Earlier this year Agriculture Secretary Tom Vilsack announced a new proposal for updating nutrition requirements for school meals served in federal feeding programs. Acknowledging the nutrition contributions of dairy foods, the proposal maintains fluid milk and dairy products as important components of all school breakfasts and lunches, but some new mandates could affect the types of dairy products available.
All schools are expected to implement the changes to federally funded meals beginning with the 2012-2013 school year. The U.S. Department of Agriculture reports that 30 million students, or about half the student population, eat school lunches every day, and 10 million eat school breakfasts daily.
Consistent with IDFA's position and the Dietary Guidelines for Americans, USDA will continue to require a variety of fluid milk to be served with every lunch and breakfast, including both low-fat or free-fat. But the choices of flavored milk would be limited, only allowing fat-free varieties.
Low-Fat Flavored Milk Should Be Allowed as Part of School Meals
There are challenges to providing nutritious milk choices children will consume while meeting the 2010 Dietary Guidelines. IDFA believes strongly that offering low-fat flavored milk along with fat-free flavored milk can help meet these challenges, helping children maintain and increase milk consumption.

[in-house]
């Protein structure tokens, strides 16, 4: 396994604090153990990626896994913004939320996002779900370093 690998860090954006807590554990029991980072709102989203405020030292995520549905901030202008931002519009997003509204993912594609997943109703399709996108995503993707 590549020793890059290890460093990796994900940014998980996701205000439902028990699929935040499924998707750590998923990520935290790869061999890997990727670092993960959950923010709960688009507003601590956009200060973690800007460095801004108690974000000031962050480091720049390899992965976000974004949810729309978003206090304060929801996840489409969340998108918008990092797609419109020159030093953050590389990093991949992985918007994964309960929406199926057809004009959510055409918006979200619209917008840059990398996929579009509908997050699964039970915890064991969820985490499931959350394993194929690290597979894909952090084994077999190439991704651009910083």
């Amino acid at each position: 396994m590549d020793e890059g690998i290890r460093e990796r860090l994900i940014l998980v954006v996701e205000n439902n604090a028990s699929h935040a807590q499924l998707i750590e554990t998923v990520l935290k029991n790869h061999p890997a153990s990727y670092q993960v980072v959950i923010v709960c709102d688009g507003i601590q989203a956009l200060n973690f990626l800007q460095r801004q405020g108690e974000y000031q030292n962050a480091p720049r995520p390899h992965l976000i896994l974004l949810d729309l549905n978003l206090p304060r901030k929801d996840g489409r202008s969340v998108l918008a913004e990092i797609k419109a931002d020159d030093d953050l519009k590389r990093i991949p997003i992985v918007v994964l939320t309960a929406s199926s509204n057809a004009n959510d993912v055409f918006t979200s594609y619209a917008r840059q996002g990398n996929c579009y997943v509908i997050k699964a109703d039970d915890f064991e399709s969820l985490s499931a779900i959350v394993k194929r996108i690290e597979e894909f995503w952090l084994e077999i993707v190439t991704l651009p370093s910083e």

Flavored milk is an important source of nutrients in school meals and in children's diets overall. As with the rest of the foods and beverages provided in school meals, milk needs to compete favorably with other beverages allowed inside and outside schools. If milk isn't as desirable as other beverages that children can bring from home or purchase in a convenience store after school, they will skip the milk and its nutritional benefits.
Flavored low-fat milk has the same levels of fat and saturated fat as unflavored low-fat milk, while containing some additional calories from sweeteners. Although the modest amount of sugars in flavored milk easily fits into children's calorie budgets and into the calorie allowances for school meals. IDFA will urge USDA to include low-fat flavored milk with a limit of 150 calories as a choice for school meals.
Comments on the proposed rule are due by April 13, 2011. Read the full proposed rule here. IDFA will be filing extensive comments to USDA to support the role of dairy products in school meals and keeping low-fat flavored milk as a choice.
USDA is seeking input from citizens and interested parties, including consumer groups, nutritionists, mothers and even school children, about these proposed changes. IDFA is reaching out to ask people to tell USDA to keep low-fat flavored milk as a choice in school meals for kids by commenting at www.Regulations.gov.